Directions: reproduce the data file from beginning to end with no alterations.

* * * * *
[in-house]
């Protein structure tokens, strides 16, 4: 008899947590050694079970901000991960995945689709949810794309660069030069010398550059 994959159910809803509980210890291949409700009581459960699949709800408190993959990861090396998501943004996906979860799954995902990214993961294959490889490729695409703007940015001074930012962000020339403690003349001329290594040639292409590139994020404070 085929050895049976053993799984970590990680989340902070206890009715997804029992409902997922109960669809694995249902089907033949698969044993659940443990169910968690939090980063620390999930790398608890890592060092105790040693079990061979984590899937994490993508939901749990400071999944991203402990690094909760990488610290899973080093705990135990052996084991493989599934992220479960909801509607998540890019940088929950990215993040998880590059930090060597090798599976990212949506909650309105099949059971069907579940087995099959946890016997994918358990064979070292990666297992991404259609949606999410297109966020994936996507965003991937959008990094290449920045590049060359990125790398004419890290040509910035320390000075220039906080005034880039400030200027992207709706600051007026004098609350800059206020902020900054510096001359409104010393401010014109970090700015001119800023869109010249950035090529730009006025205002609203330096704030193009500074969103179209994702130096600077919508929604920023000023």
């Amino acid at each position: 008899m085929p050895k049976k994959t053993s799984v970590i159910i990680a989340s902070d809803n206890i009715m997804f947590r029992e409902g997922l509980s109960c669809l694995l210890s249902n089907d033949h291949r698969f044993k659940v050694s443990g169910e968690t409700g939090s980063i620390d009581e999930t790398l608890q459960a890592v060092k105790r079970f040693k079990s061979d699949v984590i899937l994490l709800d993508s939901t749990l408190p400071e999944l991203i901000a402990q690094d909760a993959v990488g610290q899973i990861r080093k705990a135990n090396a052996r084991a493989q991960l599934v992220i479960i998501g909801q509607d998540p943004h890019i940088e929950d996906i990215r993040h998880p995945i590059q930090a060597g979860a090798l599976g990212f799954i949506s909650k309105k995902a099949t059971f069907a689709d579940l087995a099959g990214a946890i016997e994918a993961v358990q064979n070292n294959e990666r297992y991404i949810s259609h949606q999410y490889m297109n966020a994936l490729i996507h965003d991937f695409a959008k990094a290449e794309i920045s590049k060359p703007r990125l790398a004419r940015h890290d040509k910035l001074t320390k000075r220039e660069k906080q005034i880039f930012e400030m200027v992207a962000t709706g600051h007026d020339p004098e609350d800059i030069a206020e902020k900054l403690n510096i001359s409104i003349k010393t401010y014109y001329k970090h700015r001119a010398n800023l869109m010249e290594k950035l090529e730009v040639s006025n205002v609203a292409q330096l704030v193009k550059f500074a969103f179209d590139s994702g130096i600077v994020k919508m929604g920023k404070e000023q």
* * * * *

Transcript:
[in-house]
């Protein structure tokens, strides 16, 4: 008899947590050694079970901000991960995945689709949810794309660069030069010398550059 994959159910809803509980210890291949409700009581459960699949709800408190993959990861090396998501943004996906979860799954995902990214993961294959490889490729695409703007940015001074930012962000020339403690003349001329290594040639292409590139994020404070 085929050895049976053993799984970590990680989340902070206890009715997804029992409902997922109960669809694995249902089907033949698969044993659940443990169910968690939090980063620390999930790398608890890592060092105790040693079990061979984590899937994490993508939901749990400071999944991203402990690094909760990488610290899973080093705990135990052996084991493989599934992220479960909801509607998540890019940088929950990215993040998880590059930090060597090798599976990212949506909650309105099949059971069907579940087995099959946890016997994918358990064979070292990666297992991404259609949606999410297109966020994936996507965003991937959008990094290449920045590049060359990125790398004419890290040509910035320390000075220039906080005034880039400030200027992207709706600051007026004098609350800059206020902020900054510096001359409104010393401010014109970090700015001119800023869109010249950035090529730009006025205002609203330096704030193009500074969103179209994702130096600077919508929604920023000023």
């Amino acid at each position: 008899m085929p050895k049976k994959t053993s799984v970590i159910i990680a989340s902070d809803n206890i009715m997804f947590r029992e409902g997922l509980s109960c669809l694995l210890s249902n089907d033949h291949r698969f044993k659940v050694s443990g169910e968690t409700g939090s980063i620390d009581e999930t790398l608890q459960a890592v060092k105790r079970f040693k079990s061979d699949v984590i899937l994490l709800d993508s939901t749990l408190p400071e999944l991203i901000a402990q690094d909760a993959v990488g610290q899973i990861r080093k705990a135990n090396a052996r084991a493989q991960l599934v992220i479960i998501g909801q509607d998540p943004h890019i940088e929950d996906i990215r993040h998880p995945i590059q930090a060597g979860a090798l599976g990212f799954i949506s909650k309105k995902a099949t059971f069907a689709d579940l087995a099959g990214a946890i016997e994918a993961v358990q064979n070292n294959e990666r297992y991404i949810s259609h949606q999410y490889m297109n966020a994936l490729i996507h965003d991937f695409a959008k990094a290449e794309i920045s590049k060359p703007r990125l790398a004419r940015h890290d040509k910035l001074t320390k000075r220039e660069k906080q005034i880039f930012e400030m200027v992207a962000t709706g600051h007026d020339p004098e609350d800059i030069a206020e902020k900054l403690n510096i001359s409104i003349k010393t401010y014109y001329k970090h700015r001119a010398n800023l869109m010249e290594k950035l090529e730009v040639s006025n205002v609203a292409q330096l704030v193009k550059f500074a969103f179209d590139s994702g130096i600077v994020k919508m929604g920023k404070e000023q």